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Understanding cancel culture as a PR professional


Most of us could probably come up with a long list of people who have been canceled, but what is cancel culture? According to Professor Michael L Kent, Professor of Public Relations from the University of New South Wales, “All of it goes back to the idea of a boycott, which goes back over 100 years.” Essentially, you are withdrawing your support from a person or company because of something they did or said that was offensive.


Ms. Holly Baird, President of Gregarios Communications, points out that “A lot of times there is a behavior that might have been acceptable years ago and/or might not have been acceptable, but it was accepted and now people are calling those individuals out.” It’s important to realize that the things people do individually and for their clients are under constant scrutiny. Also, problems from the past no longer disappear like they used to.


The advent of the Internet and social media seem to coincide with the emergence of cancel culture. According to Dr. Damion Waymer, Department Chair of Advertising and Public Relations at the University of Alabama, “People don’t call and complain about customer service, they’re not gonna complain to the manager, they’re going straight to Twitter to flame you.” These new social media landscapes are almost exclusively where people get canceled. All the professionals interviewed felt the media does try to use cancel culture, but as Waymer says, “People have seen so much success by calling for cancellation through social media that it’s become a default strategy.”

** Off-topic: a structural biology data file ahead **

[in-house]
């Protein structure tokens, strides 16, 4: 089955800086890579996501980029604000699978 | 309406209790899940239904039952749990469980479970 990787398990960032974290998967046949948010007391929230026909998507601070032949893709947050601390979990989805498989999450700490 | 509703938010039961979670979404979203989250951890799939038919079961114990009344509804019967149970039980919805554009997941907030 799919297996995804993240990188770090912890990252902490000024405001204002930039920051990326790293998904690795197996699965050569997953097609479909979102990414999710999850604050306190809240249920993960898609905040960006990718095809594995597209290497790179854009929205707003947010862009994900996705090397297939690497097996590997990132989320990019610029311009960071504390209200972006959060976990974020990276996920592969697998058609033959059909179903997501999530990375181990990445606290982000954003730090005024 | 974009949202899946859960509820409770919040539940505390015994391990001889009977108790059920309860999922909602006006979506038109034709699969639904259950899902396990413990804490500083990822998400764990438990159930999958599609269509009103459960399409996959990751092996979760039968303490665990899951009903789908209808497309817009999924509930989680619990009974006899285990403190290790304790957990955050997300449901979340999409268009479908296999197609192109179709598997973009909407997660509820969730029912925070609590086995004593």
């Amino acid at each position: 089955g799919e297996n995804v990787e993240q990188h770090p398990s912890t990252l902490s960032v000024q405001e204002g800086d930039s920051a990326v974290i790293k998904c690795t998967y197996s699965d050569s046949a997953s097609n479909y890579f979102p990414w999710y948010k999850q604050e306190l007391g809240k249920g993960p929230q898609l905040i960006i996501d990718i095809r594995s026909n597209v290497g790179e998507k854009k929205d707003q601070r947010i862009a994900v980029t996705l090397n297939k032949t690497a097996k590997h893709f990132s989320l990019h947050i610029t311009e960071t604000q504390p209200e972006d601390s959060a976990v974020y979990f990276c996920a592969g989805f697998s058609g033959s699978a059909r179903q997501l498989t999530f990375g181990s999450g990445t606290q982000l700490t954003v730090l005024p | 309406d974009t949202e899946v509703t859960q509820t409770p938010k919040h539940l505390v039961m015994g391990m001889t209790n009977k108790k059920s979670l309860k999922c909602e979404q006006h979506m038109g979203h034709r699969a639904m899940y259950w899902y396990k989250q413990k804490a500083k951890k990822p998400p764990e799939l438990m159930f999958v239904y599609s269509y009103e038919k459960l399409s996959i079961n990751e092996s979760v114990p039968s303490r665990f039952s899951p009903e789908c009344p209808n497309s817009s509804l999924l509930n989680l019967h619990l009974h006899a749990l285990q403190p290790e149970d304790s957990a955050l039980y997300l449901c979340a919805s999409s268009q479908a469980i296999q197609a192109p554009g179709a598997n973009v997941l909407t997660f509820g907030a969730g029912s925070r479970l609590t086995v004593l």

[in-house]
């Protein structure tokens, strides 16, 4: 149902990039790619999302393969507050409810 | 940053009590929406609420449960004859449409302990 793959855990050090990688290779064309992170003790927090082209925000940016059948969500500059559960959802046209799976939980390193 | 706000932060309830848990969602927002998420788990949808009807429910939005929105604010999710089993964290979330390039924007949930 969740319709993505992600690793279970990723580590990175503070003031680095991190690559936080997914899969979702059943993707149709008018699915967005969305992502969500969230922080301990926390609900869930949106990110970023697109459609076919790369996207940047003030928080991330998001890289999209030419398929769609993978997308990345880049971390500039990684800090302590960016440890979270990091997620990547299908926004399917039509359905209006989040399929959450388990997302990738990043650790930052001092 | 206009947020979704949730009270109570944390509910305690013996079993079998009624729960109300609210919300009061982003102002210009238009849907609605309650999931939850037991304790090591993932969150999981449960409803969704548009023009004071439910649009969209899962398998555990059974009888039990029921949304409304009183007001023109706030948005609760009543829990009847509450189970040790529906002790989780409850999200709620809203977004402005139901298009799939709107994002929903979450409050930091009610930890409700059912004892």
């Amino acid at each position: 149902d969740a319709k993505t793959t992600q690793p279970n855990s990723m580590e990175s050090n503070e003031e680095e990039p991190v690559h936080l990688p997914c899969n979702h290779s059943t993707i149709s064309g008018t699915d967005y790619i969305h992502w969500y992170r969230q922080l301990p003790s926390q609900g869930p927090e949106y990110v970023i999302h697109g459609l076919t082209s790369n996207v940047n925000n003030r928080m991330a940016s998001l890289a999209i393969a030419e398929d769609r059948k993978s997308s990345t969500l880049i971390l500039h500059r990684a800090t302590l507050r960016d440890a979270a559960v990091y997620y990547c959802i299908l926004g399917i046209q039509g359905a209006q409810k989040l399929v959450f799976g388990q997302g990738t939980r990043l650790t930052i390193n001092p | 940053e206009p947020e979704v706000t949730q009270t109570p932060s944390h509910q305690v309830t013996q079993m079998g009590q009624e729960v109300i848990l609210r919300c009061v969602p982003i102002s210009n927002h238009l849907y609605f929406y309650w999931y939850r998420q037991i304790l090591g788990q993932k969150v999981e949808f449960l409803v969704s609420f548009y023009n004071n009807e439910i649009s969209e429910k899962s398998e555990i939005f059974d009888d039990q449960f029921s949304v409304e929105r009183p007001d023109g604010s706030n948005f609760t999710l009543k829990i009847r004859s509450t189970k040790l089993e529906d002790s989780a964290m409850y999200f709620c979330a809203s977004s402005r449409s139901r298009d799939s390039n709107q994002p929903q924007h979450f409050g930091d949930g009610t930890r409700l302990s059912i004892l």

What can you do as PR professional to deal with cancel culture? According to Waymer, “Your CSR has to be genuine, and it has to align with what you’re already doing, in terms of your mission and vision.” Having a well-defined platform and values will help companies seem genuine when they do enter a conversation. Waymer emphasizes it’s not just the words that matter, but whether or not the company has been active in the area of discussion. Waymer used Coca-Cola as an example of a company that has a solid foundation of action that has helped the African-American community, which is part of the reason they got such a positive response when they rebuked the Georgia voting bill.


On the other hand, companies can try to do too much when dealing with cancel culture. According to Baird, “As a black woman, you’re finding a lot of companies are trying to overexert themselves into certain conversations,” saying, “Aunt Jemima is a great example of trying to get ahead of cancel culture and it backfiring.” Baird felt that there really was no reason to change their label because everyone was fine with it, but once they made this mistake a lot of people found out about the history and were upset. Sometimes things are better off left alone; especially, if no one has a problem with it.


Cancel culture is a tough thing to deal with as a PR professional. According to Kent, “One side is always going to say the other is wrong.” Knowing this, PR professionals should remember their actions are always being scrutinized, nothing ever goes away completely, and that social media is a driving factor of cancel culture. Organizations should lay the work for progress before being canceled and should never forget how important it is to be genuine. It may be a lot to remember, but it’s better than being canceled.


By Garrett Keller


Garrett was born in Porterville, California, where he grew up on his family's farm. Garrett currently resides in San Diego. He is a third-year Journalism Media Studies major with an emphasis in Public Relations and a minor in Interdisciplinary Studies. Garrett hopes to move to Hawaii after graduating, where he will help his family start a new farm and hopefully land a PR job on the big island.

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